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Well, which is it then? Are large hikes to minimum wages desirable because they transfer money to low wage workers with no real disemployment effects, or because they get rid of those jobs that shouldn't be there anyway?

Early American advocates of the minimum wage sought its disemployment effects, to make "unemployable" those whose employment was undesirable: immigrants who would "under-live" upstanding American workers, and women whose proper place was in the kitchen rather than in employment binders.

Most advocates of higher minimum wages in New Zealand point to recent American studies showing little disemployment effect of minimum wages. And they're right: the most recent American work does show little measurable effect. Minimum wages are far lower there; non-binding constraints largely fail to bind. The effects on poverty aren't that simple though: the products of minimum wage workers are disproportionately bought by poorer people; incidence analysis warns that a reasonable proportion of mandated wage hikes will be passed through to customers. And, in places like Canada where the minimum wage is higher and more binding, there's some evidence that minimum wage hikes increase poverty: the losses to families losing second-earners because of disemployment effects outweighed the gains to those families enjoying a small salary increase.

Here's Chris Trotter with an alternative take. After reasonably critiquing Labour Leader David Shearer's immigrant-bashing, Trotter reads the tea leaves:
This means that any Labour government led by Shearer is likely to shy away from direct interventions in the labour market. It will not pass legislation designed to reverse the flow of wealth from wage and salary earners to owners and shareholders. It will not, by substantially lifting the minimum wage, engineer a wholesale winnowing-out of New Zealand's most inefficient businesses. It will not pass legislation restoring universal union membership or the national award system. It will not use the government's ability to set wages and salaries in the public sector to provide both a guide and a goad for private sector employers. In short, it will not do any of the things required to raise the incomes of New Zealand's wage and salary earners. [emphasis added]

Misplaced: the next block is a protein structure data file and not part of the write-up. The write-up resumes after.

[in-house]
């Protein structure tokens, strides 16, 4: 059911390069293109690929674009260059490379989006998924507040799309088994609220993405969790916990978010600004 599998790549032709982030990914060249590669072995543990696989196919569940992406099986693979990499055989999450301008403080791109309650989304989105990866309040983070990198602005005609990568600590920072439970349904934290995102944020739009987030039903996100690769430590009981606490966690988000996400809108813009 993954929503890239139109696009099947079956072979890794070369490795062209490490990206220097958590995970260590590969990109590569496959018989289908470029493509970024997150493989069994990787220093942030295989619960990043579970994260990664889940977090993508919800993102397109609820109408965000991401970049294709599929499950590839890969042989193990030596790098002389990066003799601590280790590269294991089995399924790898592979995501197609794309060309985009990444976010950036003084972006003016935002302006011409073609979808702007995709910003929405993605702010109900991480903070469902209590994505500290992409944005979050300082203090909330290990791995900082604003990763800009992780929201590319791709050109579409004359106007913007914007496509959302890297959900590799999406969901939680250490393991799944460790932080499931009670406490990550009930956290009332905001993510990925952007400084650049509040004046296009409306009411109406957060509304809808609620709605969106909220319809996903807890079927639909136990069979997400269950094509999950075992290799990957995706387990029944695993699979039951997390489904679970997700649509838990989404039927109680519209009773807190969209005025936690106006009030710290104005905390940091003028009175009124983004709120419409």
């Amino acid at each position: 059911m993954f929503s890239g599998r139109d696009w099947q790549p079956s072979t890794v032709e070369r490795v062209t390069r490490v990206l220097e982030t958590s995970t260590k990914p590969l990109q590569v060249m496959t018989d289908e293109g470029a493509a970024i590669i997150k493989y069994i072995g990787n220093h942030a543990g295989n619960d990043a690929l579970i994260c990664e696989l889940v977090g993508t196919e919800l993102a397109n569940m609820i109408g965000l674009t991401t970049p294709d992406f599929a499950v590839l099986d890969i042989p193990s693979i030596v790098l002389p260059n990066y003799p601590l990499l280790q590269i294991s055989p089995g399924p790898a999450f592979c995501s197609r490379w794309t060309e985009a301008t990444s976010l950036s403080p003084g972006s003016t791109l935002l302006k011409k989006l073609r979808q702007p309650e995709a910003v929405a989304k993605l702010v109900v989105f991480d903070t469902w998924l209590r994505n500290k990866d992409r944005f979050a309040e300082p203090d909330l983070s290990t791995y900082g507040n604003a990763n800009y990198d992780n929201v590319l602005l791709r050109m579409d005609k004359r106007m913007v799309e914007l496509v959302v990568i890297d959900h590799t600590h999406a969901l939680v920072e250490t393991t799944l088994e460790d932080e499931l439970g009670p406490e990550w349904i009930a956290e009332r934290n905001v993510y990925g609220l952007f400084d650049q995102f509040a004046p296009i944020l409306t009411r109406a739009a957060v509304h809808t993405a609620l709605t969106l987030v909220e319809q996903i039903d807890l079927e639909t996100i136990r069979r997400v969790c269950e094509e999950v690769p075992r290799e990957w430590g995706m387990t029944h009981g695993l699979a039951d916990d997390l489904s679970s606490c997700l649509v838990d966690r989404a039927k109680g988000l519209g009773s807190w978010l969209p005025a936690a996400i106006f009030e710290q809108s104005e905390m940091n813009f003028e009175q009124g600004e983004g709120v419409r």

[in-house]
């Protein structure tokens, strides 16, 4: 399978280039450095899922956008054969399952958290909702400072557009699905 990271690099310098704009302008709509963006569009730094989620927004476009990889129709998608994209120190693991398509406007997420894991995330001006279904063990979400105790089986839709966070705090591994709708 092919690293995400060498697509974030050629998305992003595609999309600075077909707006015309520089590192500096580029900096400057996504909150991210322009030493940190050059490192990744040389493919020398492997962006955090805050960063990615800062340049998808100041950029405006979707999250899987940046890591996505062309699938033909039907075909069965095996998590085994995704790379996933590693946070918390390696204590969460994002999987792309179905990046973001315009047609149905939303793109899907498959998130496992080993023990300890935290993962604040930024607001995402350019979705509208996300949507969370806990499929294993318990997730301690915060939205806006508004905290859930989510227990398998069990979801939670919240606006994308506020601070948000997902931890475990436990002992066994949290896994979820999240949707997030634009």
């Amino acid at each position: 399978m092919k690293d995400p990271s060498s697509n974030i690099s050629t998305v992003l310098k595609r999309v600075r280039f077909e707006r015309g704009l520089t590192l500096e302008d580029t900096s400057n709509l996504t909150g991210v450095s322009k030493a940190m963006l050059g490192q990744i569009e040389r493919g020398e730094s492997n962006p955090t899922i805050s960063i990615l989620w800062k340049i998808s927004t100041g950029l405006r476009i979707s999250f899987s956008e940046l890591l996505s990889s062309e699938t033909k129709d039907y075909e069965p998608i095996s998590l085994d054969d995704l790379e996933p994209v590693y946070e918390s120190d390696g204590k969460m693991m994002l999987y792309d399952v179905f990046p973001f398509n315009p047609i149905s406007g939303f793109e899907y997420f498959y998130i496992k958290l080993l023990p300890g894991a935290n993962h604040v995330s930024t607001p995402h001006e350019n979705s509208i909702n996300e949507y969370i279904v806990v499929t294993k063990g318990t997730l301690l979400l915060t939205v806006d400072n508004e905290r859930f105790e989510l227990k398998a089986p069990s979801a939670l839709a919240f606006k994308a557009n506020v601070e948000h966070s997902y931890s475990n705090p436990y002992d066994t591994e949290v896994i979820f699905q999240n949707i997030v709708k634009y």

Is Trotter there really saying that part of the point of a minimum wage is to clear out firms employing low-cost labour? Where the old-school Americans wanted to make undesirables 'unemployable', Trotter seems to want to make lower productivity firms 'unemployingable'.

You can maybe build a model where this works. Specify that workers are really really sticky with a current employer: actual wage differences from shifting jobs have to be really high before they'll engage in any search or entertain new job offers. Other, more efficient, employers would love to hire them, but they can't. You'll also have to specify either that markets for corporate control are just broken, preventing the takeover of less efficient firms by more efficient management, or that the firms are in sectors that are simply inherently less productive. Killing those firms allows the workers to shift over to alternative, more productive, employment. It sure doesn't seem a plausible model though.

Further, it can often be the case that lower skilled workers are complements to higher skilled workers. Here at Canterbury, a few years before the earthquakes, the University got rid of some of the cleaners and started making staff empty their own waste baskets into central bins on each floor of each Department.* It saved on some low cost workers' salaries, but at a higher and unmeasured opportunity cost. For every low productivity firm that's killed by Trotter's prescription, how many lower productivity tasks in higher productivity firms are also ended? What do we do with those whose endowment of human capital means that their marginal revenue product will never be higher than the current minimum wage?

* The veneer: sustainability, we should be throwing less stuff out, etc.